2019 Conference Objective
The 2019 JOC Gulf Shipping Conference will provide information and insights that cargo owners can use to plan and execute shipments of containerized cargo through US Gulf ports. At their core, JOC Events create value for beneficial cargo owners — including retailers, manufacturers, consumer product firms, and energy agribusiness organizations — through intensive programming that addresses key operational, pricing, and strategic challenges shippers face when leveraging end-to-end container shipping services to support their supply chains. Leveraging its editorial team of veteran journalists, the JOC Gulf Shipping Conference is built out of the industry-leading news and analysis appearing on JOC.com and in The Journal of Commerce to deliver the latest data, information, and potential industry solutions to the supply chain choke points that freight interests wrestle with daily.
Theme: Meeting Shipper Demands in a Turbulent and Changing Market
When Walmart opened its 2.6 million-square-foot distribution center in Mobile, Alabama, last summer, it served as the latest catalyst in a two-year surge in imports from Asia through US Gulf ports that shows no signs of letting up. Even before the opening, containerized imports from Asia were sustaining double-digit growth year over year through the Gulf, according to IHS Markit data. That bodes well for ports to attract additional all-water services from Asia to build on the three existing weekly services from Asia operated by the 2M of Maersk and Mediterranean Shipping Co.; Cosco China Shipping; and CMA CGM, while providing shippers in the region additional capacity to handle their growing volumes.
On the exports side, the long-awaited boom in resins and other plastics products — hit by Chinese tariffs in the ongoing US-China trade war, and by slower-than-expected construction of new production facilities because of the impact of Hurricane Harvey in 2017 — should begin this year, even if the US-China dispute reins in projections of a 50 percent increase in exports by the end of 2019 and a doubling of exports by 2022. Regardless of the outcome of the US-China dispute, demand for resins in emerging economies — especially in Southeast Asia, Latin America, and Africa — should allow for the planned investment of $200 billion in more than 300 production facilities in the US, primarily along the Gulf, according to Nick Vafiadis, vice president of plastics at JOC parent company IHS Markit. “Should the tariffs remain in place, clearly these estimates will not develop as projected, but that does not mean that the US polyethylene facilities will not run at high rates and export the projected volumes,” he said in November. “It simply means those shipments will move to alternate destinations such as Europe, Asia, India, and Latin America.”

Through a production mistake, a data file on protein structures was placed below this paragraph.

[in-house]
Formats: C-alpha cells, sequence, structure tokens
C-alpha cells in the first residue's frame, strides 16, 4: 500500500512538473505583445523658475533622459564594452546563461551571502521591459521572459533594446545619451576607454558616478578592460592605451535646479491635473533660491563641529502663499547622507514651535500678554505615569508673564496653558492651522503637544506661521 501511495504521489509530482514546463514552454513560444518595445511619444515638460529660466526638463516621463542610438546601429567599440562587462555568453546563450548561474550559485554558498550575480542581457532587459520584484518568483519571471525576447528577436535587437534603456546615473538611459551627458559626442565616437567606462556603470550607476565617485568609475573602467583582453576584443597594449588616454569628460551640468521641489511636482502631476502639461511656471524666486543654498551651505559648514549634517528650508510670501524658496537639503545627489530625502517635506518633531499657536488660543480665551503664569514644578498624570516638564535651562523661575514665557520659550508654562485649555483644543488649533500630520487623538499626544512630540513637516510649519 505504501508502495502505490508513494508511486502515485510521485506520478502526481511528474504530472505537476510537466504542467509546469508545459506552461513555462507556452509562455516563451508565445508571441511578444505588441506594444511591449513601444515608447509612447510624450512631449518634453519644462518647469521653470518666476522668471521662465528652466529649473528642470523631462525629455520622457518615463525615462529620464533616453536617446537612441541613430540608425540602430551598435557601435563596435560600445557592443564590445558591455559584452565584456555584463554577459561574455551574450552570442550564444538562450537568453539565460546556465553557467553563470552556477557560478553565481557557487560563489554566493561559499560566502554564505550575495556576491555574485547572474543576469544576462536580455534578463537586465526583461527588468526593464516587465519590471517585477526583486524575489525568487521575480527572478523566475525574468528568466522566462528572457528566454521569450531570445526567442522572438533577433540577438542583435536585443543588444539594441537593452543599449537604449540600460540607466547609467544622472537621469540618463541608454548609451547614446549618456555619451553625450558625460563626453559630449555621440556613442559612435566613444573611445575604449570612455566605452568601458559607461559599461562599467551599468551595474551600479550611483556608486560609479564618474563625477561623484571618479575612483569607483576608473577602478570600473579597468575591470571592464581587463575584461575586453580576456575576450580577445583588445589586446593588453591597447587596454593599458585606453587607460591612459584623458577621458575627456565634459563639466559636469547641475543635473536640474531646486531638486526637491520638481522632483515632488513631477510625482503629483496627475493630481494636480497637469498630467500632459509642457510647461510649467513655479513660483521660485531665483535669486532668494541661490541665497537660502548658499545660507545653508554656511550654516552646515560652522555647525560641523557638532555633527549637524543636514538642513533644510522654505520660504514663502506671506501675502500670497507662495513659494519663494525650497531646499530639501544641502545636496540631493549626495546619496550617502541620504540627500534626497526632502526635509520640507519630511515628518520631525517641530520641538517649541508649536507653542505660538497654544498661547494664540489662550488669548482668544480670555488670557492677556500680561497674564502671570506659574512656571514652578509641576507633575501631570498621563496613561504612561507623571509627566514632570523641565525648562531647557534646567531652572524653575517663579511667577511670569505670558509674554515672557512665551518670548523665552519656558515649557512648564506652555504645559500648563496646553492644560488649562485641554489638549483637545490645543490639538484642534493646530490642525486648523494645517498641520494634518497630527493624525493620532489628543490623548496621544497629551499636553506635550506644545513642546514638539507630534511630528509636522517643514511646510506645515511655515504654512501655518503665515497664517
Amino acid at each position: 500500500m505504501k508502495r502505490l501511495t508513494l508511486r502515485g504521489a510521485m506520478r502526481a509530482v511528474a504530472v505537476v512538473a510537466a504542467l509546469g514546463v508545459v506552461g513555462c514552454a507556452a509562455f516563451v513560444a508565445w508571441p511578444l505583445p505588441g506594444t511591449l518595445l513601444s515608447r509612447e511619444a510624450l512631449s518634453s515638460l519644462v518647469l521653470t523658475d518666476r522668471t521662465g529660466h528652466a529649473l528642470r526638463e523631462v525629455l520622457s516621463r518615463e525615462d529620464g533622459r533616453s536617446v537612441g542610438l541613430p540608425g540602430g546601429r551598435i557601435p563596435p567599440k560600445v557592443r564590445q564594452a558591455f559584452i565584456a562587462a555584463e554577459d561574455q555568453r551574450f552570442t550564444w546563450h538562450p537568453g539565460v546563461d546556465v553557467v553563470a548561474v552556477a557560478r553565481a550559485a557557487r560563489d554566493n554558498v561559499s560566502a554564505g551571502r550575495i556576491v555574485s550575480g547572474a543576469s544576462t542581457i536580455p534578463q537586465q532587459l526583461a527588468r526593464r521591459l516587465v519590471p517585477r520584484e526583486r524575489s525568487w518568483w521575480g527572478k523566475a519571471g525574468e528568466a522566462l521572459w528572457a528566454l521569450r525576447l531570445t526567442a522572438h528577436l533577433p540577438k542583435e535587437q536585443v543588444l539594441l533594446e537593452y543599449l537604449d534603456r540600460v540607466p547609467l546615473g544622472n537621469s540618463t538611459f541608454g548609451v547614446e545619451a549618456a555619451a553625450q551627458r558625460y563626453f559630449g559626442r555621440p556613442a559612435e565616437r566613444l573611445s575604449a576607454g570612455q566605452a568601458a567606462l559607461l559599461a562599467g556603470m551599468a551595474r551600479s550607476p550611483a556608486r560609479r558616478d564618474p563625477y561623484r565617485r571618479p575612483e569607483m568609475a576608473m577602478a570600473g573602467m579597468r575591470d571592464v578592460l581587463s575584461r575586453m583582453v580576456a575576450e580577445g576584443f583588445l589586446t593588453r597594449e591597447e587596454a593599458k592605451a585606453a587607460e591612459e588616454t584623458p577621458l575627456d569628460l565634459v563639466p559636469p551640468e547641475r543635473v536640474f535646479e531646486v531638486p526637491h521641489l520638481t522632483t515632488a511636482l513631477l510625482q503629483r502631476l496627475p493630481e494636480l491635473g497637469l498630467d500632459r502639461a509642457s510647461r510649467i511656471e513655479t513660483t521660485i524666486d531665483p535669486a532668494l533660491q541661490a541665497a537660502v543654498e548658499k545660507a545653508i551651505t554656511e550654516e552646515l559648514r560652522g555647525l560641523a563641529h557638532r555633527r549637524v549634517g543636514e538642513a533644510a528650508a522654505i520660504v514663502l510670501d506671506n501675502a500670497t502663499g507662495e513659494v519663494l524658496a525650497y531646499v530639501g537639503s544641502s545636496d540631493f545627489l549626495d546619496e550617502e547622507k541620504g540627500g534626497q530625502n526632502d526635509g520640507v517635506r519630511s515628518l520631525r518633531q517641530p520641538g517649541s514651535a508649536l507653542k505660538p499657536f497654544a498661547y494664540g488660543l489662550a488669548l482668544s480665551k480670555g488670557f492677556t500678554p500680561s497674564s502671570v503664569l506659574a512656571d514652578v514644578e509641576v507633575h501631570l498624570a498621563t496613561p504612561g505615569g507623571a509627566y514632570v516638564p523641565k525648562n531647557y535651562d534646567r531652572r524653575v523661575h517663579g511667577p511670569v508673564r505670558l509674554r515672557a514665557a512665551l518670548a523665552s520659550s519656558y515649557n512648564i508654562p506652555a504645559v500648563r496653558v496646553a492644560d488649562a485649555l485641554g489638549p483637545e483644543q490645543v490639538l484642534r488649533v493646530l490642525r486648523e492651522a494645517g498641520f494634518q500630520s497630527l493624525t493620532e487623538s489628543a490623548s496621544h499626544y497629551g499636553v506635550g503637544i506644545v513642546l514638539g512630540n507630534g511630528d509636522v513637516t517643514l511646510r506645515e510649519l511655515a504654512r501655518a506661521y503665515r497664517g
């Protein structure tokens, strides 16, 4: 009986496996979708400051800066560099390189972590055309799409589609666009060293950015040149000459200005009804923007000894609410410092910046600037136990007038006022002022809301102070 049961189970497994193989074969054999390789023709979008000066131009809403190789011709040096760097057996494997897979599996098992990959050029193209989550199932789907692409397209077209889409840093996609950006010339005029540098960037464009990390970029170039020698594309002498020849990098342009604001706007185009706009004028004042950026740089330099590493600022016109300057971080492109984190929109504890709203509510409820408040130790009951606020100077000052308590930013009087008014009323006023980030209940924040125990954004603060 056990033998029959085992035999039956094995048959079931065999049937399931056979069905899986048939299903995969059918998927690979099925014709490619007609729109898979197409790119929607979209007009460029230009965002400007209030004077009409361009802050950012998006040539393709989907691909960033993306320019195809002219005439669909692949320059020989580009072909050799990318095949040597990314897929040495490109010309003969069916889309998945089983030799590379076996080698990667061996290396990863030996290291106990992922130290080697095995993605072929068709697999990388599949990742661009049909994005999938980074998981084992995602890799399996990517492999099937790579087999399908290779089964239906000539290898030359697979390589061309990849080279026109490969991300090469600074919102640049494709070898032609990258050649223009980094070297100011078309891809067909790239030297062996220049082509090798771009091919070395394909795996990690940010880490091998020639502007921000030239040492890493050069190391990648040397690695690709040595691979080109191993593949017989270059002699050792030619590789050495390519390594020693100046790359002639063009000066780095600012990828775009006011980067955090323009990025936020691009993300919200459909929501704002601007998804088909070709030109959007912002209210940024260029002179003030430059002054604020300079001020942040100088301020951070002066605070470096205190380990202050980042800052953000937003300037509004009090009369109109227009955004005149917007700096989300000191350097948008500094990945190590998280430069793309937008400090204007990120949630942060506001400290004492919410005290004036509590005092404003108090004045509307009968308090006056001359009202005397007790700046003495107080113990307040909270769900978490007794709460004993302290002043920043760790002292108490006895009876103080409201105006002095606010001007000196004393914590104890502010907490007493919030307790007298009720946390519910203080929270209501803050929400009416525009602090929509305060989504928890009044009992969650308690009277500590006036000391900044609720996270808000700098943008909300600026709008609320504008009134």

Anticipating the continuing growth in import and export cargoes, Gulf ports have launched projects to deepen their harbors and expand marine terminals, and purchased super-post-Panamax cranes needed as vessel sizes increase. But if the Gulf is to continue growing as an load center for Asia imports — the driving force to carrier routings — it must attract additional services from Asia beyond the three weekly services currently serving Houston, Mobile, and New Orleans. By comparison, Los Angeles-Long Beach, the largest US port complex, has 40 weekly services from Asia, and the West Coast ports of Seattle-Tacoma, Oakland, and Los Angeles-Long Beach still account for more than 48.3 percent of all US imports from Asia, compared to about 45 percent for the East Coast, and about 10 percent through the Gulf.
Beyond the ports, shippers face multiple challenges — and opportunities. How should exporters manage the equipment dislocations that will come with the rapid growth in resins and other products? Will import growth provide the necessary containers to keep up or should they shift more shipments to other coasts? What impact will the International Maritime Organization’s low-sulfur fuel mandate, scheduled to take effect next January, impact shipper supply chains through the Gulf versus other regions? How are shippers dealing with disruption at inland locations such as Dallas, Memphis, and Chicago, and what solutions does the Gulf provide? How is the capacity crunch on drayage and longer-haul trucking shaping shipper decisions? With the US and China back at the bargaining table, what will a potential trade deal look like — assuming there is one — and what impact will that have on imports and exports? Where does technology fit in for shippers at the ports and in the broader supply chain?
Now in its fourth year, the JOC Gulf Shipping Conference will examine these and other topics, with a view to the full scope of the region, from the west coast of Florida to the east coast of Texas, and how the region fits within shippers’ broader North American supply chains.
Topics to be Explored:
Market Analysis: Examining the import-export outlook
Resins 2019: Is the long-awaited boom upon us?
IMO 2020: How should Gulf shippers adjust?
Inland Distribution: Dealing with trucking and intermodal disruption
Logistics Technology: What’s ready for prime time — and what isn’t?
Port Productivity and Efficiency: Solving shipper pain points — or not
The Cross-Border Challenge: A new US-Mexico dynamic